Old Breast Cancer Treatments May Lead to Lung Cancer

April 1, 1995

If a woman smoked, contracted breast cancer, and was treated with radiation before 1980, her risk of lung cancer has been dramatically increased. Even if she did not smoke, her chances for lung

If a woman smoked, contracted breast cancer, and was treated withradiation before 1980, her risk of lung cancer has been dramaticallyincreased. Even if she did not smoke, her chances for lung cancerrose. These are the findings of a preliminary study conductedat the Columbia University College of Physicians & Surgeonsby Alfred I. Neugut, MD, PhD, an associate professor of clinicalmedicine and public health.

The study compared 89 breast cancer patients diagnosed with lungcancer since 1986 with more than 1,000 breast cancer patientsdiagnosed with nonsmoking, nonradiation related malignancies duringthe same period. Neugut showed that the smokers with breast cancerhad more than 30 times the risk of lung cancer compared with thosewho didn't smoke and had not received radiation.

"This is the first time that a combined risk for lung cancerfrom cigarette smoking and therapeutic radiation has been shown,"Neugut said. "That the excess lung cancer was on the sameside as the breast that was irradiated strongly indicates a causalrelationship and not a statistical fluke."

Now that radiation therapy has improved, delivering narrower,more focused and contoured beams, the associated risks may beconsiderably lower, Neugut notes. In the widely used radiationtechniques following lumpectomy, the beam is directed toward thebreast tissue, away from the chest wall and lung.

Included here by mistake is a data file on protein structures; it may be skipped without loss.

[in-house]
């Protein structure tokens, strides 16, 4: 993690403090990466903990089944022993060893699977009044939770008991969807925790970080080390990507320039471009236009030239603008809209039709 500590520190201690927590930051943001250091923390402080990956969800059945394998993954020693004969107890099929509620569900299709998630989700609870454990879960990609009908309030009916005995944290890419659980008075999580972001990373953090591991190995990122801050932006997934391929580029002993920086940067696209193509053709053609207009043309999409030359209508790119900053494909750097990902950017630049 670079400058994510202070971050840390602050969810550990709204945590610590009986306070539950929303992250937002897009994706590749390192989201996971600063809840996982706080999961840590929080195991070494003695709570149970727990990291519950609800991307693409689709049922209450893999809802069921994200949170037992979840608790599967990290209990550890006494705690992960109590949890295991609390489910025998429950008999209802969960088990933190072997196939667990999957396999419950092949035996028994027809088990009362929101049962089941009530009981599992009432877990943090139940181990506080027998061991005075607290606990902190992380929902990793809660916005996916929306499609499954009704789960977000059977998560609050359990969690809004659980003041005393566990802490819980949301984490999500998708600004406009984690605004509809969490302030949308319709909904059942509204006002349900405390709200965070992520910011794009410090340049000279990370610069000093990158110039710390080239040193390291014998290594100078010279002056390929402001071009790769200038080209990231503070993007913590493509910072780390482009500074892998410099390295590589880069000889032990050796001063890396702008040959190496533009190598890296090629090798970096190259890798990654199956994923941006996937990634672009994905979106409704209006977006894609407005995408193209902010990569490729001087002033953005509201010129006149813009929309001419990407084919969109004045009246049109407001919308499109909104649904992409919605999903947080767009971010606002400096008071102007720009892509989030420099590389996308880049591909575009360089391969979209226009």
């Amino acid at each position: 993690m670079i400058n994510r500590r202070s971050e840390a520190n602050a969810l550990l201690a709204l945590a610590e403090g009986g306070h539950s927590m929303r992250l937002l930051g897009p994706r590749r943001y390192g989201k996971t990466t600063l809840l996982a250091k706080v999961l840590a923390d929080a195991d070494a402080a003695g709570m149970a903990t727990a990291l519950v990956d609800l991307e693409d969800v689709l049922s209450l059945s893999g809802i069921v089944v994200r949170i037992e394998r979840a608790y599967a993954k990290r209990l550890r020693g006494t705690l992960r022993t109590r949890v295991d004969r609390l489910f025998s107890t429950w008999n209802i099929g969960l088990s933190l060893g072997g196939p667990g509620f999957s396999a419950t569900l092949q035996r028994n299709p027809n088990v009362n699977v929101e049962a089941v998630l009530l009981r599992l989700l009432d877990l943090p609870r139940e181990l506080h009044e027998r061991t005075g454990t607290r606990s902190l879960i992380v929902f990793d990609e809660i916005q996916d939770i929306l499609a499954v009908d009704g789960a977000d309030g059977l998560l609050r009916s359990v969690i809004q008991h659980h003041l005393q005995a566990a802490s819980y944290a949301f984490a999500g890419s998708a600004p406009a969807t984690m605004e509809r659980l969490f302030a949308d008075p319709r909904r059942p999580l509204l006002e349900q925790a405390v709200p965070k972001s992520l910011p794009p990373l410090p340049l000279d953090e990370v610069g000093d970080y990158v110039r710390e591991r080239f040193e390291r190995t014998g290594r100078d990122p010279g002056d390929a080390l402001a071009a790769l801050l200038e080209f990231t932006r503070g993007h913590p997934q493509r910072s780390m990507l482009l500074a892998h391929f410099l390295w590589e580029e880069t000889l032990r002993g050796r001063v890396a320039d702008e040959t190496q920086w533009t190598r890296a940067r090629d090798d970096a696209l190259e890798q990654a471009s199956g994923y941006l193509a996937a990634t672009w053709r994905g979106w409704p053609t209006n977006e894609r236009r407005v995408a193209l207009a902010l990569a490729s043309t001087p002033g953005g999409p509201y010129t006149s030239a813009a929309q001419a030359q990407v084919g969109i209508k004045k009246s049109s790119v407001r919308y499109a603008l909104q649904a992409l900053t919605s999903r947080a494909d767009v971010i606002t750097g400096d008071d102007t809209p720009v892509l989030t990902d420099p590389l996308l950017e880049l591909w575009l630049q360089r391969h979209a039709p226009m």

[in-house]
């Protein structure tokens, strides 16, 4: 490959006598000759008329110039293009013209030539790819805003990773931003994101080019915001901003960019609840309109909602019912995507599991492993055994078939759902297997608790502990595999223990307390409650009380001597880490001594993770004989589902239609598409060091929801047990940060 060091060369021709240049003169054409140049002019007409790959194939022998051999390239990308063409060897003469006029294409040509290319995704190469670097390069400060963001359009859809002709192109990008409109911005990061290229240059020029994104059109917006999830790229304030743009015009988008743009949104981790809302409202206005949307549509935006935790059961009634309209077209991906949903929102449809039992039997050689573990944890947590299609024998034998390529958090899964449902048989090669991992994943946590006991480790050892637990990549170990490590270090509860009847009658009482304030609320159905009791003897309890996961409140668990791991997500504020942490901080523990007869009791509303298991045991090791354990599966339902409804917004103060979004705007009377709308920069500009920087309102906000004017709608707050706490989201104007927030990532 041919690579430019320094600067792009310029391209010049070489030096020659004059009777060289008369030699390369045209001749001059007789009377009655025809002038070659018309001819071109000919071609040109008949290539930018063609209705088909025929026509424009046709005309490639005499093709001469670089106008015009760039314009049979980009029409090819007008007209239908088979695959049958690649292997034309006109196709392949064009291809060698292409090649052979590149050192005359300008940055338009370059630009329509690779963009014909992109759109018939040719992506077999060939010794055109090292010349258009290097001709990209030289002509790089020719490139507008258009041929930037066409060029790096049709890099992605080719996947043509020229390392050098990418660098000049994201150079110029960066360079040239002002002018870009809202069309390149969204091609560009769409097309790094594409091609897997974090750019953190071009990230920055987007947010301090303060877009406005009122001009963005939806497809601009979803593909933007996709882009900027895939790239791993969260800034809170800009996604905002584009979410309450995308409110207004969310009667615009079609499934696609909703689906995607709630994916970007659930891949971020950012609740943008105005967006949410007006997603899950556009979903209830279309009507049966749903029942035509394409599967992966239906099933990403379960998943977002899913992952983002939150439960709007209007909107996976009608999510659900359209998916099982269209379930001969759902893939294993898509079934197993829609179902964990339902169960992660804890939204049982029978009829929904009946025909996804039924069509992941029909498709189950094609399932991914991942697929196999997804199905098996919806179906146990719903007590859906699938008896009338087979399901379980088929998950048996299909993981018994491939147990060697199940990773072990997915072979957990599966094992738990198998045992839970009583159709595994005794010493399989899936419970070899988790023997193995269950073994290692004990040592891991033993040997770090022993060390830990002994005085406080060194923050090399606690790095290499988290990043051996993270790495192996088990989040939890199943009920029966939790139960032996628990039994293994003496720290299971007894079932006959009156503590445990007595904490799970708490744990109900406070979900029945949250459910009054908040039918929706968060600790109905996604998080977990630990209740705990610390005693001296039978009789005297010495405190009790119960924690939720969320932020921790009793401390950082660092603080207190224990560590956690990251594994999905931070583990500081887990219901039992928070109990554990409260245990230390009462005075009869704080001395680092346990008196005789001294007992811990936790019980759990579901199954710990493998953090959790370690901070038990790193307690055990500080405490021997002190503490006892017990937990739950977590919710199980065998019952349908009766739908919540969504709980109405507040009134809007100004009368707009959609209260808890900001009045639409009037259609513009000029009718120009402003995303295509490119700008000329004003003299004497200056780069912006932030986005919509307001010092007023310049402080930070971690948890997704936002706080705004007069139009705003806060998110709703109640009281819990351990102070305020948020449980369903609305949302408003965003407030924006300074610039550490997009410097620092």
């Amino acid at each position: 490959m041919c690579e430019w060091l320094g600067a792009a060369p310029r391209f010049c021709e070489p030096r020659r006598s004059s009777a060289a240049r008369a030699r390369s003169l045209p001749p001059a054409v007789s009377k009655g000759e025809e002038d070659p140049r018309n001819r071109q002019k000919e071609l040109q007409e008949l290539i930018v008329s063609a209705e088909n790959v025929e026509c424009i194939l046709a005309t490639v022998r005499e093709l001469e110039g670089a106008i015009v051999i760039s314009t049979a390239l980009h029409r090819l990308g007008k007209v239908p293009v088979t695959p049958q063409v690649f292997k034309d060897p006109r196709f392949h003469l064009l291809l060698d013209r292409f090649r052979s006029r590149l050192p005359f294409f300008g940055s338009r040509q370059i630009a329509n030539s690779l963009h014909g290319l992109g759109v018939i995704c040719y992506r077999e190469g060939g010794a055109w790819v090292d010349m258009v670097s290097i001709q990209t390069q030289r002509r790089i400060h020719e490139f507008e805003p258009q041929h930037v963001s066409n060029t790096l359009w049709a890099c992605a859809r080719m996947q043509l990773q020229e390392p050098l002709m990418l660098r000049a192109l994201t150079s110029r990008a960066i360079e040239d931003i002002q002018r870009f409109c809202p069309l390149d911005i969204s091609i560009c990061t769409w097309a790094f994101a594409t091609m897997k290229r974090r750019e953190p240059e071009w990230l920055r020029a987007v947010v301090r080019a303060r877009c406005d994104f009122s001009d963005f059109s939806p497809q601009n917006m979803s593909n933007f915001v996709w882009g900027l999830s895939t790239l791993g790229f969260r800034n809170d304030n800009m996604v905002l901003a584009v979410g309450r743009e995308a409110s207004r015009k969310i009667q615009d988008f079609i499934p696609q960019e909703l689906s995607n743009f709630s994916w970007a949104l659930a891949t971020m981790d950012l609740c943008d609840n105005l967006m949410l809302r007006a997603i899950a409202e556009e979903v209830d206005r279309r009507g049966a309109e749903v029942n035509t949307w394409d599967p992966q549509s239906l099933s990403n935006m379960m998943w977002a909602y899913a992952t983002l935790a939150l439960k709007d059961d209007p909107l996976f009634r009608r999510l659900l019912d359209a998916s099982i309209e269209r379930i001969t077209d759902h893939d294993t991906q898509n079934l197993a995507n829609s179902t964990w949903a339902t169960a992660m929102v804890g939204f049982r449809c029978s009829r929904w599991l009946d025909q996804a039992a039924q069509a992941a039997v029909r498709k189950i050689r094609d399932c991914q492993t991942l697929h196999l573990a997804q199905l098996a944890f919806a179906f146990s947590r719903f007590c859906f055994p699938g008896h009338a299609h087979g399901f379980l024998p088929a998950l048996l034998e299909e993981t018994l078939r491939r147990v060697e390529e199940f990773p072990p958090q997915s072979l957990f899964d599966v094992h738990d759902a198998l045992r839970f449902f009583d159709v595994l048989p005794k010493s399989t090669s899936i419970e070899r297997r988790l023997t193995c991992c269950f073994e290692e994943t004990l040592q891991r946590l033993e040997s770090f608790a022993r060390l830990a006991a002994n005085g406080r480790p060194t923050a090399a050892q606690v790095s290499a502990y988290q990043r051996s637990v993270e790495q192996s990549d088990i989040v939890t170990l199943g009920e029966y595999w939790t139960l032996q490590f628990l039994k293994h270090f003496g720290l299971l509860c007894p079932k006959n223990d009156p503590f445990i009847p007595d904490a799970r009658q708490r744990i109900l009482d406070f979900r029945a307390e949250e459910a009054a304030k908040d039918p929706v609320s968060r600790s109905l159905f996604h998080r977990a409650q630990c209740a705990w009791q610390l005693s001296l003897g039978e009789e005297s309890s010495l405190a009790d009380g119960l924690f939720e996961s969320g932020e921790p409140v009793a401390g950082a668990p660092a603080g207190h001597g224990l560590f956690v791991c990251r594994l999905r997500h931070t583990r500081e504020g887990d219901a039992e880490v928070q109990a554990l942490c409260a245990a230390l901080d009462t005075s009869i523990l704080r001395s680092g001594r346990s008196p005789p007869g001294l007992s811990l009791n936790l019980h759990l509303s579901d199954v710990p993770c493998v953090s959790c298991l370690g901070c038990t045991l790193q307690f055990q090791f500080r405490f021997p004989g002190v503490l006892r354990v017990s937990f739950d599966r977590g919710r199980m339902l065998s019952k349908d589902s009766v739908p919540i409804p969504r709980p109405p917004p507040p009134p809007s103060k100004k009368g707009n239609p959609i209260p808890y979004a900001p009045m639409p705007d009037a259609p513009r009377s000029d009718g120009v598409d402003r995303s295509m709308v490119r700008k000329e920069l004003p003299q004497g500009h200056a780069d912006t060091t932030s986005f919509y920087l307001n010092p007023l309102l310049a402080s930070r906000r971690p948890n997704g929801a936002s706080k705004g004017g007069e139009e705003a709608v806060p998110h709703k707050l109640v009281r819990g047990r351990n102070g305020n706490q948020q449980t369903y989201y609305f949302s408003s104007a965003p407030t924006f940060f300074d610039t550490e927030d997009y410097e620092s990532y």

Neugut's study confirms his earlier findings which showed a doublingof lung cancer risk following breast cancer radiation therapy.The current study extends these findings to stress the higherrisk of lung cancer for smokers.

Still, he says, the results must be considered preliminary becausethere were some gaps in the data and the numbers were small. "However,the magnitude of the risk and the consistency of the findingsboth within the study and with our prior knowledge of the effectof radiation on the lung support the validity of the findings,"Neugut said.

To verify these results, he is planning a larger scale study.Additionally, Neugut and his colleagues are exploring the combinedeffects of radiation therapy and smoking on patients with Hodgkin'sdisease and lung cancer to see if they find a similar effect.